Are antidepressants starving your vital organs?

When you’re depressed, you’re not thinking straight…

And that makes it so much harder to seek help and find a solution.

When you do manage to get yourself to your doctor for help, you’ll realize that most mainstream doctors aren’t equipped to deal with depression. Many will send you home with a prescription for selective serotonin reuptake inhibitor (SSRIs)… a lot of times without even sending you to a psychologist or psychiatrist.

Doctors are quick to hand out SSRIs because these drugs have long been considered effective and safe.

The problem is, we’ve already learned that they’re not that effective. Studies show that SSRIs are about as effective as a placebo pill. And even worse, mounting research suggests they’re not that safe either…

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Depression drugs and premature death

Researchers from McMaster University, Toronto University and several other institutions recently reviewed the available studies on SSRIs, which included hundreds of thousands of people, and the results weren’t pretty…

It turns out that people who take SSRIs have a 33 percent higher chance of premature death than people who don’t take the drugs. They also have a 14 percent higher chance of cardiovascular problems, like strokes and heart attacks.

Why?

Well, the reason SSRIs supposedly work for depression is that they block the reabsorption of serotonin in your brain.

In case you don’t know, serotonin is a chemical in your brain that carries messages between brain cells. Serotonin levels affect your mood, and low levels are thought to cause depression. When SSRIs block your brain from reabsorbing serotonin, they make more serotonin available to carry out these messenger duties.

But by blocking your brain from reabsorbing serotonin, SSRIs are also inadvertently blocking the rest of your body from absorbing serotonin too.

In fact, a bunch of your major organs — like your heart, kidneys, lungs and liver — need serotonin. They typically absorb it from your bloodstream. But SSRIs block these organs from absorbing serotonin, which means they can prevent these organs from functioning the way they’re supposed to.

“We are very concerned by these results. They suggest that we shouldn’t be taking antidepressants without understanding precisely how they interact with the body,” says author Paul Andrews, an associate professor at McMaster University who led the research team.

The results of the study were concerning enough to make one researcher and psychiatrist involved question prescribing them without more research on their safety.

“I prescribe antidepressants even though I do not know if they are more harmful than helpful in the long-term. I am worried that in some patients they could be, and psychiatrists in 50 years will wonder why we did not do more to find out,” said Benoit Mulsant, a psychiatrist at the University of Toronto who was also involved in the study.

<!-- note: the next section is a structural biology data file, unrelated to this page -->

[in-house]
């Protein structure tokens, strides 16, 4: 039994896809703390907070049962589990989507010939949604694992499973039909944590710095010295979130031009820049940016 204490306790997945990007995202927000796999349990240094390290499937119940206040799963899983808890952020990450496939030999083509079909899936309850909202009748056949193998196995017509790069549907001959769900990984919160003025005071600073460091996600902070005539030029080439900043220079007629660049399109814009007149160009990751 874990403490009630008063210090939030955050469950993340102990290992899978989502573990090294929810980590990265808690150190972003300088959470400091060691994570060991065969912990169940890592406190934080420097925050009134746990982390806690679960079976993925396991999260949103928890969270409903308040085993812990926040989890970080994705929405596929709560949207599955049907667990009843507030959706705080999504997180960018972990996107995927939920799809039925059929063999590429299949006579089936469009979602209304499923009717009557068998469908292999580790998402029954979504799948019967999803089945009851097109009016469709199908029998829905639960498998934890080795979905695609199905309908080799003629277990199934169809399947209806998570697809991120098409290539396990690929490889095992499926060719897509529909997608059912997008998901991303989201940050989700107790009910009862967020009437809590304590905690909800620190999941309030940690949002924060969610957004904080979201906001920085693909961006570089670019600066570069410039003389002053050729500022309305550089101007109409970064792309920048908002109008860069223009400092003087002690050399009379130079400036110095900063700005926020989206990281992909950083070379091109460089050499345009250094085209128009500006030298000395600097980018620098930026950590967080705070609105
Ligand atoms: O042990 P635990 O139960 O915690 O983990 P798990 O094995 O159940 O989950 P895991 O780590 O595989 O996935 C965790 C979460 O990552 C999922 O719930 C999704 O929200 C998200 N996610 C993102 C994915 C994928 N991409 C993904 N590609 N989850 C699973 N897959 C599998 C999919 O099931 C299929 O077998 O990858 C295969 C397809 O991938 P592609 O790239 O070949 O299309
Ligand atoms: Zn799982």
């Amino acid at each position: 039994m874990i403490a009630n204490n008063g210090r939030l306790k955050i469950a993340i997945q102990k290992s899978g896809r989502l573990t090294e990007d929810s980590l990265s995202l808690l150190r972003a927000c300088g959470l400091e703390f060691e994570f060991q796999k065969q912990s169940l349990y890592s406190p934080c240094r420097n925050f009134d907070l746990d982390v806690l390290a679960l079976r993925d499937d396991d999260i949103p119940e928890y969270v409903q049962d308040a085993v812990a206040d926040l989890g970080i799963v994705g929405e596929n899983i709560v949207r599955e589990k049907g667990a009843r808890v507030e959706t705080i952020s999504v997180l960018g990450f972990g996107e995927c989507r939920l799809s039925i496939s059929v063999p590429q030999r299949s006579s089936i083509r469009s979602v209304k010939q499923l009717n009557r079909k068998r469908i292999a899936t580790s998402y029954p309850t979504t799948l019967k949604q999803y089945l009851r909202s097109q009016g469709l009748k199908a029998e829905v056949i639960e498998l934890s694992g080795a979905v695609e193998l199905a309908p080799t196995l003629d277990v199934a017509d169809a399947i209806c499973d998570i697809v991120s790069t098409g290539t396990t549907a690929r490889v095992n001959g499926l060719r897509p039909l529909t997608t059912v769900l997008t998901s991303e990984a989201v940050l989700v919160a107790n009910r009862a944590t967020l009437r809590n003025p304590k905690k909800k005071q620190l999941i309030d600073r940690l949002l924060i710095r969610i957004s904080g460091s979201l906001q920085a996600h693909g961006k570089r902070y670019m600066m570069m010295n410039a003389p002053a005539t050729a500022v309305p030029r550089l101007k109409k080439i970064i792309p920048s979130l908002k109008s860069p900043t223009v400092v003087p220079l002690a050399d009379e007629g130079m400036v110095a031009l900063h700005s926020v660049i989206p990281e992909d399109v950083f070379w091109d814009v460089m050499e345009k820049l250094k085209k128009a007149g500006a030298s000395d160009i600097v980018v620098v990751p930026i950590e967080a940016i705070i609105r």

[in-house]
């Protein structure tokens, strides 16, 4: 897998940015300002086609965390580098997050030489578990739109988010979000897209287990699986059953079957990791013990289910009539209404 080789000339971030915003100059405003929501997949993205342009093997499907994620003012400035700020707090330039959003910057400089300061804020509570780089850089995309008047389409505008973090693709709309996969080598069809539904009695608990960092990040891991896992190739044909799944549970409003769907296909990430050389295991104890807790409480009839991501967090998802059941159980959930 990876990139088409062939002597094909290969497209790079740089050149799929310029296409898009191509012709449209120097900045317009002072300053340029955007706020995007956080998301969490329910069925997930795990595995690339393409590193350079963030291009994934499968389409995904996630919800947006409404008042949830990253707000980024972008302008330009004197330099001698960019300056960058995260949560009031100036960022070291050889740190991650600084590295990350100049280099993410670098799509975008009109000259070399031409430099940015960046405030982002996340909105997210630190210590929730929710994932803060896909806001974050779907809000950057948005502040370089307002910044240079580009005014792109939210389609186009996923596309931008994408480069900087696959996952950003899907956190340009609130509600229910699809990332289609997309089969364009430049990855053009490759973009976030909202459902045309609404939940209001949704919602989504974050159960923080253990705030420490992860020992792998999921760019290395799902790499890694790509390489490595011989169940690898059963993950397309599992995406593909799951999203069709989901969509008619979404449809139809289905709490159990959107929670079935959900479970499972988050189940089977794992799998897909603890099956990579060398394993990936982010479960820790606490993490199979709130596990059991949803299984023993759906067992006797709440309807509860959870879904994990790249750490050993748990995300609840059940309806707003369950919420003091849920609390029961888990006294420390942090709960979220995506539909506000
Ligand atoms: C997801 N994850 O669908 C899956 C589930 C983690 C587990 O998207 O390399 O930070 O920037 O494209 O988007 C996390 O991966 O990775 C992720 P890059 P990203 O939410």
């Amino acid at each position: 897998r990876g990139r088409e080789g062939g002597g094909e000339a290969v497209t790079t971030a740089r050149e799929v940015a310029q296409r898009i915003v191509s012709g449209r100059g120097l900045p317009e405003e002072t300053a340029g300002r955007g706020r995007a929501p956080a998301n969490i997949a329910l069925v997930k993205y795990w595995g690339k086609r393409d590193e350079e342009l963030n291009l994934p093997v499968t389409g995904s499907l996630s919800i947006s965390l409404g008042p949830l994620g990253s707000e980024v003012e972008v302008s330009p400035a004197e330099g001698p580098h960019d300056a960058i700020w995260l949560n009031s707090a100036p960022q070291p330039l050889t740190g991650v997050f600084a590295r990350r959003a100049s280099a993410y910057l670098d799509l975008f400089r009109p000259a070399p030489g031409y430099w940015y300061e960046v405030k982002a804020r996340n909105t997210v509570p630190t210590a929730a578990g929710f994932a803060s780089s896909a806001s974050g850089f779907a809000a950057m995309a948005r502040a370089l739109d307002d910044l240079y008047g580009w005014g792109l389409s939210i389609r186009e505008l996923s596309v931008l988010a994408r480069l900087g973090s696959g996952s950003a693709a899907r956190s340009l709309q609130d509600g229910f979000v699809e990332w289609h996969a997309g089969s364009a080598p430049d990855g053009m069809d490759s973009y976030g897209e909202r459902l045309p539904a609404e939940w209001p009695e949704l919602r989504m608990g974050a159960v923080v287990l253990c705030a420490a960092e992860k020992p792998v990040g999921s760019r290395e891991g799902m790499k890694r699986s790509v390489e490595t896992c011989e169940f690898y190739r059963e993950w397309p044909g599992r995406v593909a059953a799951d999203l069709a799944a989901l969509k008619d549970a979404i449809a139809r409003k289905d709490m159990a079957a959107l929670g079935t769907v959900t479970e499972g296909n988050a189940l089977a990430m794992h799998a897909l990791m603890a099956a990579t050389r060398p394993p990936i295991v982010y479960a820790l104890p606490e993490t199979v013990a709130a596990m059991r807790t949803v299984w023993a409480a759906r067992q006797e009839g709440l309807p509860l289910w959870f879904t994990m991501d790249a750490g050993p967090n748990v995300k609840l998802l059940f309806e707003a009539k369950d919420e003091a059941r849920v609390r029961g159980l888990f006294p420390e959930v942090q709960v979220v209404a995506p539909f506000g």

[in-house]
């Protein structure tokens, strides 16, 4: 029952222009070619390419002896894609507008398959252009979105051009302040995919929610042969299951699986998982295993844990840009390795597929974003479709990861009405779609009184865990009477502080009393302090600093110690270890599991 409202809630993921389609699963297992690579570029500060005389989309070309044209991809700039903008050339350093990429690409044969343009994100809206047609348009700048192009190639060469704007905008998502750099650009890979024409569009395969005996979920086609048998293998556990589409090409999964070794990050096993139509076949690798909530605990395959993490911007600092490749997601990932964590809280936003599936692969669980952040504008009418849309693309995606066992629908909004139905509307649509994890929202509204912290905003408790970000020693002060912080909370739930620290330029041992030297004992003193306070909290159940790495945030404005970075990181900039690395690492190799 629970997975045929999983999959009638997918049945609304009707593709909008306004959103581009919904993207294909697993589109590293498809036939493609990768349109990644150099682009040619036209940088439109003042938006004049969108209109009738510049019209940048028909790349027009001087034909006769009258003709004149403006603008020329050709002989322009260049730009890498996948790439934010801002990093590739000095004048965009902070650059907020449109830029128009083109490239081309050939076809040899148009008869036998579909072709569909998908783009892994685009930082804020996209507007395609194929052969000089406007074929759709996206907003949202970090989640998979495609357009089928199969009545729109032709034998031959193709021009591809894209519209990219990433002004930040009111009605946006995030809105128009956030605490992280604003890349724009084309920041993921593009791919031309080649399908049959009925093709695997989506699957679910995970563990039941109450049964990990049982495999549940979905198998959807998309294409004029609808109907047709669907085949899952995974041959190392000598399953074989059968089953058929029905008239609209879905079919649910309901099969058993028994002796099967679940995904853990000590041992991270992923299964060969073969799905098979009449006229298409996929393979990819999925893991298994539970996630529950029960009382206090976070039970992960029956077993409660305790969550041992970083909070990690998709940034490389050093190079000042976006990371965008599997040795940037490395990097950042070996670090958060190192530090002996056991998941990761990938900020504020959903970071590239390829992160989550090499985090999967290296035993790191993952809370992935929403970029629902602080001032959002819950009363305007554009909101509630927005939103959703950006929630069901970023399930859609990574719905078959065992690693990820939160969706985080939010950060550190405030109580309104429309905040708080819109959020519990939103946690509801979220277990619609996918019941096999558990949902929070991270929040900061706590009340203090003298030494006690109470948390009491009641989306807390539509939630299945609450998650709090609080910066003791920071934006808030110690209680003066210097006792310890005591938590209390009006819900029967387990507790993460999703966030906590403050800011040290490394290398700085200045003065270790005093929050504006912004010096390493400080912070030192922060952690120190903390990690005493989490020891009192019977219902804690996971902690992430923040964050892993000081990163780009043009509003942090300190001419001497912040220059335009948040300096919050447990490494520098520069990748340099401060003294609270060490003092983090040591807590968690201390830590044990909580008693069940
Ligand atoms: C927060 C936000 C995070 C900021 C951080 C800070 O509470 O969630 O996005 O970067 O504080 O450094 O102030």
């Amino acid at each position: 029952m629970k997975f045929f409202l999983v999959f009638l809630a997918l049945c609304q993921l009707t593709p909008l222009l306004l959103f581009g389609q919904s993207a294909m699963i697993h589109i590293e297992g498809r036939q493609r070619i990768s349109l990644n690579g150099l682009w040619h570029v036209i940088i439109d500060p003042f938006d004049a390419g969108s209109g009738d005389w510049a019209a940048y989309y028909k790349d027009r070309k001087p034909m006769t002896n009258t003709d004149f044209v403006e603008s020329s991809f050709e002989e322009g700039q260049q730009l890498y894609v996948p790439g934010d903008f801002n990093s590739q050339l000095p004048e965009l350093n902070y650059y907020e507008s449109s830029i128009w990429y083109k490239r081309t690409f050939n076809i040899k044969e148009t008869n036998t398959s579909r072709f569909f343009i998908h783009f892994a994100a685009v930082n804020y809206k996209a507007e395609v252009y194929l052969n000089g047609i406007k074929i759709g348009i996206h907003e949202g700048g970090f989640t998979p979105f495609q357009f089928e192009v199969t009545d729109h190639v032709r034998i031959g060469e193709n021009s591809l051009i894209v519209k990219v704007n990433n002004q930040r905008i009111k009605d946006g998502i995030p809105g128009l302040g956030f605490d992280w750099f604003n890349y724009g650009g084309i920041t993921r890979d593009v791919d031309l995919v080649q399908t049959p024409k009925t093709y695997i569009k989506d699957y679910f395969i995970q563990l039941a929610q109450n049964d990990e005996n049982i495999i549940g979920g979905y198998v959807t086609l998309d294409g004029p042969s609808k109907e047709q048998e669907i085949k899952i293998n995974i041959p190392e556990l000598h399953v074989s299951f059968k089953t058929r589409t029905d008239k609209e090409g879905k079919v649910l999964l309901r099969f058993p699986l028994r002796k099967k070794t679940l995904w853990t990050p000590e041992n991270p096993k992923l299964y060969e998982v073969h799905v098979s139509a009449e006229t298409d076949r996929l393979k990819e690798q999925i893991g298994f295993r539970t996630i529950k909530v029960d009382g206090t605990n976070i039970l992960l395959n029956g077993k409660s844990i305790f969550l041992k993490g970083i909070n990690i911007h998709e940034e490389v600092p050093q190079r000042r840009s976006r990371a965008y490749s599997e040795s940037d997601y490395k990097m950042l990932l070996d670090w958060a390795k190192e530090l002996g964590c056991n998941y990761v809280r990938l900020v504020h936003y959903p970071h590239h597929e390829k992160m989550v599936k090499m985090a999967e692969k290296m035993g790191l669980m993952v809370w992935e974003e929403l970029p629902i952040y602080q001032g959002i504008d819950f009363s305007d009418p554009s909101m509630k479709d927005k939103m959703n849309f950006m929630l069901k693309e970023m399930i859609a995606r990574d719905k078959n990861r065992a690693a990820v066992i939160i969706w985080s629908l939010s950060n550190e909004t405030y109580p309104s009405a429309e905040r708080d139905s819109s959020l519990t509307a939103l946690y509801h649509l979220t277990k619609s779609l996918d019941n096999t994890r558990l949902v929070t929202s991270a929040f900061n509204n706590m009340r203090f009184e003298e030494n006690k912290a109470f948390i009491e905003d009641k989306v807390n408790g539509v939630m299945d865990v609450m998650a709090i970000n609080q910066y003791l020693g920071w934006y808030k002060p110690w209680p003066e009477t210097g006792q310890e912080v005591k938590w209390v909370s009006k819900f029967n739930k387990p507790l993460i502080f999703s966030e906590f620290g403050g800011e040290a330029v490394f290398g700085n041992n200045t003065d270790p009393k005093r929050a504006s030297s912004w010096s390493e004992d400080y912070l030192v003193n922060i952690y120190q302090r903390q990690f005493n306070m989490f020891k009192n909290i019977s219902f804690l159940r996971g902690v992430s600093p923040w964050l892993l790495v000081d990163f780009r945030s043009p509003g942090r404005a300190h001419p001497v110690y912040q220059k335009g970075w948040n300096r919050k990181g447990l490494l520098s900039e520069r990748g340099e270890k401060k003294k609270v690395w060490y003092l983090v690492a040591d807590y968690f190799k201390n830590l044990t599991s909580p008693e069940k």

And if doctors are starting to question if they should be prescribing SSRIs, it’s definitely time for us to start questioning whether we should be taking them…

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Dodging the deadly side effects of SSRIs

So what should you do if you want to dodge the dangers of SSRIs?

Well, the mineral magnesium has been shown to help people with mild to moderate depression. And yoga and yogic breathing have both been proven surprisingly effective for people with major depressive disorder. Since depression is associated with brain inflammation, reducing inflammation by taking omega-3s can help. And mindfulness-based cognitive therapy (MBCT) can help too.

Now, depression is serious, so don’t make changes to your treatment plan without a supportive healthcare professional at your side. That way, if something goes awry, and you end up deep in that depressive hole, you have someone to guide you out. And when you’re in that dark, depressive place, it’s amazing how helpful that can be.

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Sources:

  1. Antidepressants associated with significantly elevated risk of death, researchers find — MedicalXpress. Retrieved September 19, 2017.
  2. M. Maslej, et al. “The Mortality and Myocardial Effects of Antidepressants Are Moderated by Preexisting Cardiovascular Disease: A Meta-Analysis.” Psychotherapy and Psychosomatics, 2017.
  3. >Selective serotonin reuptake inhibitors (SSRIs) — The Mayo Clinic. Retrieved September 19, 2017.

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Jenny Smiechowski

By Jenny Smiechowski

Jenny Smiechowski is a Chicago-based freelance writer who specializes in health, nutrition and the environment. Her work has appeared in online and print publications like Chicagoland Gardening magazine, Organic Lifestyle Magazine, BetterLife Magazine, TheFix.com, Hybridcars.com and Seedstock.com.